Savings: Santander Pays Interest Upfront



Santander pays interest for 3-year bonds at the beginning of the term

Santander pays interest for 3-year bonds at the beginning of the term

Spanish bank Santander has released a ‘revolutionary’ new savings bond that pays interest upfront, but experts warn savers to approach the product with caution.

Quick cash

The new product from Santander offers savers the ability to collect a 3.36 percent return on their money before waiting the full 3 years for their savings bond to mature.

This ends up being 2.69 percent in returns after the basic rate tax, which pales in comparison to the best rates available. Clydesdale Bank, for example, offers 4.3 percent on a three year fixed rate bond. However, Santander is hoping to tempt savers with the lure of quick cash in the hopes that impatience will win over the best deal.

The deal is reserved only for those depositing at least £10,000, however, meaning that most families will not be able to participate. Customers must also have a current Santander account before taking out an upfront savings bonds.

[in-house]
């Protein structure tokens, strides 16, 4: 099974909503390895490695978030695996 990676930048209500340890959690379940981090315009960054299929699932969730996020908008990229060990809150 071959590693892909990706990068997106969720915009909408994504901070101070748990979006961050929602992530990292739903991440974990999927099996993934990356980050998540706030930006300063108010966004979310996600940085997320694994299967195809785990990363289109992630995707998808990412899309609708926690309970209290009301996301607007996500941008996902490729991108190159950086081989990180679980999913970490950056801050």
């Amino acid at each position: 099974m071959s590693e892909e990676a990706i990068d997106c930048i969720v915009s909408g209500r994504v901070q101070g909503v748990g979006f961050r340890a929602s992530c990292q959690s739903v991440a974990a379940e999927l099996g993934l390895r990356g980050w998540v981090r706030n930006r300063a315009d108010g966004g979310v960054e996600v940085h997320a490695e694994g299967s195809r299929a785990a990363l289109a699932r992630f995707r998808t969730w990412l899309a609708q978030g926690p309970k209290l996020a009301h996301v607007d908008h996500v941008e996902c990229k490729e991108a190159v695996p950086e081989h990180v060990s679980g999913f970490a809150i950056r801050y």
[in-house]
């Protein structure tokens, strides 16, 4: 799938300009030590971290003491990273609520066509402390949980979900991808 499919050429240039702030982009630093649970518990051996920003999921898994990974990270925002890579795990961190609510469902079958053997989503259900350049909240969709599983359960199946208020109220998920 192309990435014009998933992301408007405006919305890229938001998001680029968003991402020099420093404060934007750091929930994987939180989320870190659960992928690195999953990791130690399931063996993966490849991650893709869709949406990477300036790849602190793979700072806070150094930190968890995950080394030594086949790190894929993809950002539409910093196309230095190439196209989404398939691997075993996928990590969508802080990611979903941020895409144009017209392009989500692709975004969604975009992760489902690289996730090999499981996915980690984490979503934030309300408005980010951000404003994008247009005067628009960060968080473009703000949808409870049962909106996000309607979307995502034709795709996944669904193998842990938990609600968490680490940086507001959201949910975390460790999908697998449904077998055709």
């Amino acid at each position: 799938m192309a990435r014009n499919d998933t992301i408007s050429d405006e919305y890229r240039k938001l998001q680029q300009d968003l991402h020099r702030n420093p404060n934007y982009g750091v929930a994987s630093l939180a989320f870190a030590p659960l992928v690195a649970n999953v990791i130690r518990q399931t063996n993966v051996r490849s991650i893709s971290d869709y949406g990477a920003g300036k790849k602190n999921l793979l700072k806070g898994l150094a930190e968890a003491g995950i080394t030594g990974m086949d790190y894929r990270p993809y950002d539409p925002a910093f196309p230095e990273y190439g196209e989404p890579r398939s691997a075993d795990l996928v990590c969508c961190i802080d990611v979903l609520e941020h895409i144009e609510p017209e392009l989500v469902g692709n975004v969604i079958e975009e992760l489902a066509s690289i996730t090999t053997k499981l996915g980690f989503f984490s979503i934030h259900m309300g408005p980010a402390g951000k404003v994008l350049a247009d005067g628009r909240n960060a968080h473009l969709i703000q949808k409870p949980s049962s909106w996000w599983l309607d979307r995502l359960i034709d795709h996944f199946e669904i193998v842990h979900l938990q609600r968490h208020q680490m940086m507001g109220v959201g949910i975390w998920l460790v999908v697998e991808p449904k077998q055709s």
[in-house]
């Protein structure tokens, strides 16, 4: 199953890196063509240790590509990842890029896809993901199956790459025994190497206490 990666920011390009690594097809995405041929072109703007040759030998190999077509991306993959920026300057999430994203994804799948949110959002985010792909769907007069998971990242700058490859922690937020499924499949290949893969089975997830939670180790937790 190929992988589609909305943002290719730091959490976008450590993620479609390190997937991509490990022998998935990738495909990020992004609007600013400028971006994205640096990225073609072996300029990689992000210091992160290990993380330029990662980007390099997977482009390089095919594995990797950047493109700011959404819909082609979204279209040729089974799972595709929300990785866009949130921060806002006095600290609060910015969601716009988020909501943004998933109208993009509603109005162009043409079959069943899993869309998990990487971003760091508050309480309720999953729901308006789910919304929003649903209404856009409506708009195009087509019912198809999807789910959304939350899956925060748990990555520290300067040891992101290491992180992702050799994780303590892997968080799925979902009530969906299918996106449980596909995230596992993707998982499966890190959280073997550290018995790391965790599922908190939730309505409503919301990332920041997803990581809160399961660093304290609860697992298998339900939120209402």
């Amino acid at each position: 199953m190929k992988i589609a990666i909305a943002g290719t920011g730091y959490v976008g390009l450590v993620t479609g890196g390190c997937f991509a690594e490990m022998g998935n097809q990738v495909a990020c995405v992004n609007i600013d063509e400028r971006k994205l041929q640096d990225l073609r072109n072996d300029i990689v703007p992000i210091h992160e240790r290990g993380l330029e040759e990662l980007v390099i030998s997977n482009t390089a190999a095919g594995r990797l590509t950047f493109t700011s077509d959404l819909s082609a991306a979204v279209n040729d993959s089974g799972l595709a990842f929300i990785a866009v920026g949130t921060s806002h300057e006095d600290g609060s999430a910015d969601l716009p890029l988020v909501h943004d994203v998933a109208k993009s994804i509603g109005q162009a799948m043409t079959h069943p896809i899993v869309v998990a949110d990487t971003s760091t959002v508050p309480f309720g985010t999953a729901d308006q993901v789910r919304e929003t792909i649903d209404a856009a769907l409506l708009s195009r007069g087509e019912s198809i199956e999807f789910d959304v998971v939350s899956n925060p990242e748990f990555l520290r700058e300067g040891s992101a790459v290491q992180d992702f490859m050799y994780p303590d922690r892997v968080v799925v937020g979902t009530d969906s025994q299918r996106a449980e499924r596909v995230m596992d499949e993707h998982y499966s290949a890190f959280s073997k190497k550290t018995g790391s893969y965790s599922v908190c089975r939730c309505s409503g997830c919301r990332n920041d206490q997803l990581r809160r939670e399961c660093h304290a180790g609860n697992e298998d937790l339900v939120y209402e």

The trade-off for the upfront cash also means that savers cannot take their money out of the bond under any circumstances, unlike most bonds, which levy heavy exit penalties but do allow early exit.

Giving savers a boost

Head of savings at Santander, Matt Hall, said that the upfront idea was forged as a way to place Santander ahead as an innovator in the savings market. Hall went on to say that the upfront account gives savers a boost at a time when they know their customers need it.

In fact, one big draw for the product is that customers who invest £12,000 this month would receive £1,000 in December, just in time for Christmas shopping.

While Hall says that the savings can help families take a holiday, shop for Christmas, or reinvest their money “to put it to work immediately,” experts say the maths need scrutinising.

The idea of giving money upfront is uncommon because it is less profitable for banks, experts say. Santander is taking on what is called “opportunity cost” and therefore have reduced interest rates that cannot compete with the top of the savings tables.

Savers are around £200 better off staying clear of the Santander deal and opting for a best-buy savings rate, currently 4.3%, instead. Experts say that while the product is good for bringing innovation to a stagnant industry, it is a “marketing trick” more than a revolutionary way to save.

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